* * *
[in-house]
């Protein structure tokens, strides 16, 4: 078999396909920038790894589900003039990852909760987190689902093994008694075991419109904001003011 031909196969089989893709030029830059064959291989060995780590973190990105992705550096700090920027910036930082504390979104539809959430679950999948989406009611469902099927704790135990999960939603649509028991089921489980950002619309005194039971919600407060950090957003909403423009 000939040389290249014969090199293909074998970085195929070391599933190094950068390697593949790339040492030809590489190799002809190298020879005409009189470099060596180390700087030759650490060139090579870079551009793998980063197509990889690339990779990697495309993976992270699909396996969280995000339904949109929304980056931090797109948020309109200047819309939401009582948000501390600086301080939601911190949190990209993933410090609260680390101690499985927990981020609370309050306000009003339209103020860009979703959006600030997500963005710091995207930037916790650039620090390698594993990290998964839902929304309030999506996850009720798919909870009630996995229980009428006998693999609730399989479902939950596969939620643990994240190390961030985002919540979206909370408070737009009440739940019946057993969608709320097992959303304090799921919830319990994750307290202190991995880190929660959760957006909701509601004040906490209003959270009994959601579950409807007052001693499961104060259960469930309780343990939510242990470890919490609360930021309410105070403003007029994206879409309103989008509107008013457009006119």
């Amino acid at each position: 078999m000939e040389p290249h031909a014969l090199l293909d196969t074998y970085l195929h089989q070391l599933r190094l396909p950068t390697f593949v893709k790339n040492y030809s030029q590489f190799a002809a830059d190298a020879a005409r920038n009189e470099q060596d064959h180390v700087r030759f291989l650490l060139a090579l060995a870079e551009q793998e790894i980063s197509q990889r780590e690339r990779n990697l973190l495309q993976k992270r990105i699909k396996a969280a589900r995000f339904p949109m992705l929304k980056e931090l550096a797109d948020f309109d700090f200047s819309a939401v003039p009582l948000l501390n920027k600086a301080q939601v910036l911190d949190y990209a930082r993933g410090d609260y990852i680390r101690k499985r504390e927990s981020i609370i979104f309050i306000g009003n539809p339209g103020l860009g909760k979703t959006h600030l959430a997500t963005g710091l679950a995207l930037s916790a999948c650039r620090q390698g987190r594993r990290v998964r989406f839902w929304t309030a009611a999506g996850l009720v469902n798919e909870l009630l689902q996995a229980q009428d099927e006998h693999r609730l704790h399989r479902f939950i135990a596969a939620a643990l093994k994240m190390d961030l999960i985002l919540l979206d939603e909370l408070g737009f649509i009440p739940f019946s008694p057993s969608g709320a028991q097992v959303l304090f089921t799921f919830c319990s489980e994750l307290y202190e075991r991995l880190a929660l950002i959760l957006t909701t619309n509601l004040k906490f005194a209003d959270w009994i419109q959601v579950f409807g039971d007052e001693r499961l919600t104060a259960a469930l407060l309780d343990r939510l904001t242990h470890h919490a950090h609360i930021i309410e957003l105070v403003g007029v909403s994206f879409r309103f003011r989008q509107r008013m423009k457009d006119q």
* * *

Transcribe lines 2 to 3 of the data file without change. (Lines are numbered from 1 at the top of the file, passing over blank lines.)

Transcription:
């Protein structure tokens, strides 16, 4: 078999396909920038790894589900003039990852909760987190689902093994008694075991419109904001003011 031909196969089989893709030029830059064959291989060995780590973190990105992705550096700090920027910036930082504390979104539809959430679950999948989406009611469902099927704790135990999960939603649509028991089921489980950002619309005194039971919600407060950090957003909403423009 000939040389290249014969090199293909074998970085195929070391599933190094950068390697593949790339040492030809590489190799002809190298020879005409009189470099060596180390700087030759650490060139090579870079551009793998980063197509990889690339990779990697495309993976992270699909396996969280995000339904949109929304980056931090797109948020309109200047819309939401009582948000501390600086301080939601911190949190990209993933410090609260680390101690499985927990981020609370309050306000009003339209103020860009979703959006600030997500963005710091995207930037916790650039620090390698594993990290998964839902929304309030999506996850009720798919909870009630996995229980009428006998693999609730399989479902939950596969939620643990994240190390961030985002919540979206909370408070737009009440739940019946057993969608709320097992959303304090799921919830319990994750307290202190991995880190929660959760957006909701509601004040906490209003959270009994959601579950409807007052001693499961104060259960469930309780343990939510242990470890919490609360930021309410105070403003007029994206879409309103989008509107008013457009006119």
């Amino acid at each position: 078999m000939e040389p290249h031909a014969l090199l293909d196969t074998y970085l195929h089989q070391l599933r190094l396909p950068t390697f593949v893709k790339n040492y030809s030029q590489f190799a002809a830059d190298a020879a005409r920038n009189e470099q060596d064959h180390v700087r030759f291989l650490l060139a090579l060995a870079e551009q793998e790894i980063s197509q990889r780590e690339r990779n990697l973190l495309q993976k992270r990105i699909k396996a969280a589900r995000f339904p949109m992705l929304k980056e931090l550096a797109d948020f309109d700090f200047s819309a939401v003039p009582l948000l501390n920027k600086a301080q939601v910036l911190d949190y990209a930082r993933g410090d609260y990852i680390r101690k499985r504390e927990s981020i609370i979104f309050i306000g009003n539809p339209g103020l860009g909760k979703t959006h600030l959430a997500t963005g710091l679950a995207l930037s916790a999948c650039r620090q390698g987190r594993r990290v998964r989406f839902w929304t309030a009611a999506g996850l009720v469902n798919e909870l009630l689902q996995a229980q009428d099927e006998h693999r609730l704790h399989r479902f939950i135990a596969a939620a643990l093994k994240m190390d961030l999960i985002l919540l979206d939603e909370l408070g737009f649509i009440p739940f019946s008694p057993s969608g709320a028991q097992v959303l304090f089921t799921f919830c319990s489980e994750l307290y202190e075991r991995l880190a929660l950002i959760l957006t909701t619309n509601l004040k906490f005194a209003d959270w009994i419109q959601v579950f409807g039971d007052e001693r499961l919600t104060a259960a469930l407060l309780d343990r939510l904001t242990h470890h919490a950090h609360i930021i309410e957003l105070v403003g007029v909403s994206f879409r309103f003011r989008q509107r008013m423009k457009d006119q």